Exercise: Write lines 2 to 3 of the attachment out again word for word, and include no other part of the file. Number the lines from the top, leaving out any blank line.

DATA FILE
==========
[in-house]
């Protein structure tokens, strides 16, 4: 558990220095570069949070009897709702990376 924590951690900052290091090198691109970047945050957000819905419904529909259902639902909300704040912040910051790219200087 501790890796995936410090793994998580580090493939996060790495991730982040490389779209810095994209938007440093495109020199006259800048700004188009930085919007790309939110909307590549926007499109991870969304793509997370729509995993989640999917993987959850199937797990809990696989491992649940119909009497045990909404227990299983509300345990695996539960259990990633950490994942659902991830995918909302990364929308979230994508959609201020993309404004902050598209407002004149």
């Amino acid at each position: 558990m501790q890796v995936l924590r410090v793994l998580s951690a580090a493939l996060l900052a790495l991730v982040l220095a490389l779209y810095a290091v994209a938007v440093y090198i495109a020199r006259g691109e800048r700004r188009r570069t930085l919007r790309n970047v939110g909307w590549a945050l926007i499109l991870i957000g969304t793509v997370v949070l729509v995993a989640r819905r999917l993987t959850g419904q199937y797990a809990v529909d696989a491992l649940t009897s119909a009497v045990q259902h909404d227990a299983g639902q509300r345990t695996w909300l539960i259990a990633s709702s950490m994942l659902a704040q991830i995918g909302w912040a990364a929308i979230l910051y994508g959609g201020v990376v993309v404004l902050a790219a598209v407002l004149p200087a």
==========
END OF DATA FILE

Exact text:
């Protein structure tokens, strides 16, 4: 558990220095570069949070009897709702990376 924590951690900052290091090198691109970047945050957000819905419904529909259902639902909300704040912040910051790219200087 501790890796995936410090793994998580580090493939996060790495991730982040490389779209810095994209938007440093495109020199006259800048700004188009930085919007790309939110909307590549926007499109991870969304793509997370729509995993989640999917993987959850199937797990809990696989491992649940119909009497045990909404227990299983509300345990695996539960259990990633950490994942659902991830995918909302990364929308979230994508959609201020993309404004902050598209407002004149």
């Amino acid at each position: 558990m501790q890796v995936l924590r410090v793994l998580s951690a580090a493939l996060l900052a790495l991730v982040l220095a490389l779209y810095a290091v994209a938007v440093y090198i495109a020199r006259g691109e800048r700004r188009r570069t930085l919007r790309n970047v939110g909307w590549a945050l926007i499109l991870i957000g969304t793509v997370v949070l729509v995993a989640r819905r999917l993987t959850g419904q199937y797990a809990v529909d696989a491992l649940t009897s119909a009497v045990q259902h909404d227990a299983g639902q509300r345990t695996w909300l539960i259990a990633s709702s950490m994942l659902a704040q991830i995918g909302w912040a990364a929308i979230l910051y994508g959609g201020v990376v993309v404004l902050a790219a598209v407002l004149p200087a």